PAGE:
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CIVIS conference – Making visible the invisibles

Séminaires et conférences
27 septembre
- 29 septembre


CIVIS Hub "Cities, spaces and mobilities" organises the conference Making visible the invisibles in Cities and Territories, hosted at the Université libre de Bruxelles, on 27-29 September 2023. This conference will gather academics, students, and practitioners from CIVIS partners, their territories and the international academic community.

This conference aims to bring together contributions from researchers who have sought, in different ways and in different thematic areas (nature and environment, politics and governance, society and public services, technologies and change, architecture and urban planning etc.), to make the invisible visible, to make the implicit explicit. The format is deliberately interdisciplinary, aimed at encouraging the sharing of concepts and theories,empirical examples and case studies rooted in various urban contexts, territories, institutional contexts. Possibles strategies and actions might be based on different methodological approaches. Therefore, the conference is open to researchers from the social sciences (e.g. politics, sociology), humanities (e.g. human geography, history) and the natural sciences, built environment and technology fields (e.g. architecture, planning, civil engineering), as long as their subject of study has a connection with urban spaces.

What does it mean to be invisible in the city? Who and what might we think of as being invisible? And how can we tackle the forces/structures at play in the distribution of (in)visibility in cities and the injustices and inequalities bound-up with them? This international conference looks at how certain groups, issues and species are marginalised in urban life and larger territories, and considers the role researchers can play in creating and tackling these invisibilities. Urban spaces are characterized not only by their great divides and contests but also by the dominance of certain groups, and functional areas (or ideas) over others. Often, this dominance takes obvious forms in terms of highly visible unequal divisions of wealth, opportunity and power. But frequently such dominance/division can take less visible forms.

In the same way, certain phenomena are not very visible, either because they are difficult to apprehend by our senses, because they seek more or less deliberately to hide themselves, because their frequency or schedule of appearance is atypical or irregular, or simply because nobody pays attention to them. Things can be seen without being looked at, voices heard without being listened to. The academic world is obviously not immune to these invisibilisation logics in the urban environment and in regional areas. Research funding and timeframes, data collection, disciplinary fragmentation, and epistemological choices are all elements that tend to focus the attention of researchers and therefore to make certain urban inhabitants or certain phenomena which take place in the space invisibly. Working in this direction also means considering urban and landscape regeneration actions as a response to the rights of citizens and residents, specifically the weakest and most vulnerable groups, as well as the growing need for social cohesion and an acceptable quality of life.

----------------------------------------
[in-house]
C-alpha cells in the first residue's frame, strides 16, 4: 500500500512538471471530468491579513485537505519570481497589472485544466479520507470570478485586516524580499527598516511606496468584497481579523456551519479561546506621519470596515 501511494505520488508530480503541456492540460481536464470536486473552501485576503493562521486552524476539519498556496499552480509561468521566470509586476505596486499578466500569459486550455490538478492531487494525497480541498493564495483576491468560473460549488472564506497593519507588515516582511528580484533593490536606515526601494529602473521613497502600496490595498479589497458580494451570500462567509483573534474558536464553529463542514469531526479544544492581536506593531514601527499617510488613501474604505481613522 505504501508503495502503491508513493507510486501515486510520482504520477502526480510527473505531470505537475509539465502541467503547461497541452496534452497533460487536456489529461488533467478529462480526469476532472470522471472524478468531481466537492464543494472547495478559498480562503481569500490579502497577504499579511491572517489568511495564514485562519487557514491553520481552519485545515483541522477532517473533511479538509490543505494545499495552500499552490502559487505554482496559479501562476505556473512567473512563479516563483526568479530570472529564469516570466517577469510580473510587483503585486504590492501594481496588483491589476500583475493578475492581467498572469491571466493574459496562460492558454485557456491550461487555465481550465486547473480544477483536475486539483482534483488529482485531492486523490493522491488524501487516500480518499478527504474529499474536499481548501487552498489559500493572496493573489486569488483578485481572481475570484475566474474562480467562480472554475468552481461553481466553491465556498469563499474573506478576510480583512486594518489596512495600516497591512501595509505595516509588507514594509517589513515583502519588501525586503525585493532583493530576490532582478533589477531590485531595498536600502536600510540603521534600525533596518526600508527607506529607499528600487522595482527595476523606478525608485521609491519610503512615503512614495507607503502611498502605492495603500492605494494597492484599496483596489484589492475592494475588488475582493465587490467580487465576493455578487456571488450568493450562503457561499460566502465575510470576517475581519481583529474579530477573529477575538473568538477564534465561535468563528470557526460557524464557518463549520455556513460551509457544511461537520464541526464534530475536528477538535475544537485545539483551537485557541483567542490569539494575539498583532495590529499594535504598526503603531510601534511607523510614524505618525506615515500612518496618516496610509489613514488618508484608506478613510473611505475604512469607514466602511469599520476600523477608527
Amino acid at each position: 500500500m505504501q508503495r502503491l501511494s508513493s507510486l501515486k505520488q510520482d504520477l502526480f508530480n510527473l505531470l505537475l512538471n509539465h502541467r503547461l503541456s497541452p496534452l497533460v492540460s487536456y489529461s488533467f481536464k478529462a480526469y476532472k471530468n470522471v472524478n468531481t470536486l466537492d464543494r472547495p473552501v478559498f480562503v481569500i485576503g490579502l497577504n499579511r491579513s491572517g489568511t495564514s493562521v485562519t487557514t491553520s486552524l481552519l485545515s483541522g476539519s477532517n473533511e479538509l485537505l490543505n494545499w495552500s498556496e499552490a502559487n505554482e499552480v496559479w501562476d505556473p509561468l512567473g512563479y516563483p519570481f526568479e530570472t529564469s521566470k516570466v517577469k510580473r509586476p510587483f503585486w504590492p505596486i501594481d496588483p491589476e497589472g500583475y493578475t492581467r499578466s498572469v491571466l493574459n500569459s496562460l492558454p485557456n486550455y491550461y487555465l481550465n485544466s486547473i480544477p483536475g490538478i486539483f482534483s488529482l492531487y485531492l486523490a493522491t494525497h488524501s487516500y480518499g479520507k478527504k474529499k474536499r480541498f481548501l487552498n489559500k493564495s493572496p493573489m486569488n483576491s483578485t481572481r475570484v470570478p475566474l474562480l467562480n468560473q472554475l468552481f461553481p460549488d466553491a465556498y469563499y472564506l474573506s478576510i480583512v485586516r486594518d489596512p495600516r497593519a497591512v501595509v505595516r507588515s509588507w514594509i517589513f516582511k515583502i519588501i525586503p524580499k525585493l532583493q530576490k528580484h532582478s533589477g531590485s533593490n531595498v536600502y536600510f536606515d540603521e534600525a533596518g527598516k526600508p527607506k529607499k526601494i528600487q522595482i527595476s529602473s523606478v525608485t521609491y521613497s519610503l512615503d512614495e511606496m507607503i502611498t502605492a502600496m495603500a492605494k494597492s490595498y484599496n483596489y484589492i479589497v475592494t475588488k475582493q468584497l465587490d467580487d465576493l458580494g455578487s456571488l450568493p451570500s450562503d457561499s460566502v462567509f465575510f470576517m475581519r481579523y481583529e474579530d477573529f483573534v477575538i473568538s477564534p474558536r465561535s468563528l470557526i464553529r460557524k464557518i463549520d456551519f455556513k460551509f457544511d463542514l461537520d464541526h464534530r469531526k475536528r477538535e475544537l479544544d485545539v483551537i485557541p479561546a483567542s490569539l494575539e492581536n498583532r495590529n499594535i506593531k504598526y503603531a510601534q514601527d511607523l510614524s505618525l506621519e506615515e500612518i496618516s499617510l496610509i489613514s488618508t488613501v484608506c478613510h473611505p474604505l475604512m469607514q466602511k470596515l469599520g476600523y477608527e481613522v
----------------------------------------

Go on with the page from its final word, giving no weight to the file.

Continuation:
The conference is structured around the following research questions, to which contributors frome the CIVIS community are invited to link their interventions:

  • What are the blindspots in current urban and territorial research and how can they be identified? What (and where) are the unheard voices, the unresearched phenomena and challenges?
  • What are the implications of these invisibilities?
  • Which empirical methodologies or conceptual approaches can be used to explore hidden or discrete phenomena in urban and territorial areas?
  • What is the potential of participatory research to build bridges between research and activism and explore under-investigated fields and unheard voices?
  • How can the results of research on the invisible (communication and ethical issues) be best visualised, mapped, and disseminated?

The detailed call can be found here.

Expected Contributions:

We welcome in-presence inter, trans and pluridisciplinar contributions from scientists, students (PhD and master students), public administration, private companies, and other stakeholders interested in challenges in urban environments.

Contributions can take one of the following three formats:

Classical presentation (15 min) with visual support (e.g. slides)

A1 poster with a pitching session

short stand-up pitch: 3 minutes (possibly illustrated by a visual) to present a topic, summarize a result, ask a question to the audience, etc.

Abstract submissions must be written in English according to the following criteria:

An abstract of a maximum of 300 to 500 words.

Methodological and/or theoretical approaches, main objectives, and preliminary results must be highlighted.

Proposals must be submitted by 15 May 2023 via this form

15 May: abstract submission

30 June: abstract acceptance communication

15 July: preliminary programme

15 September: final programme

27-29 September: on-site conference in Brussels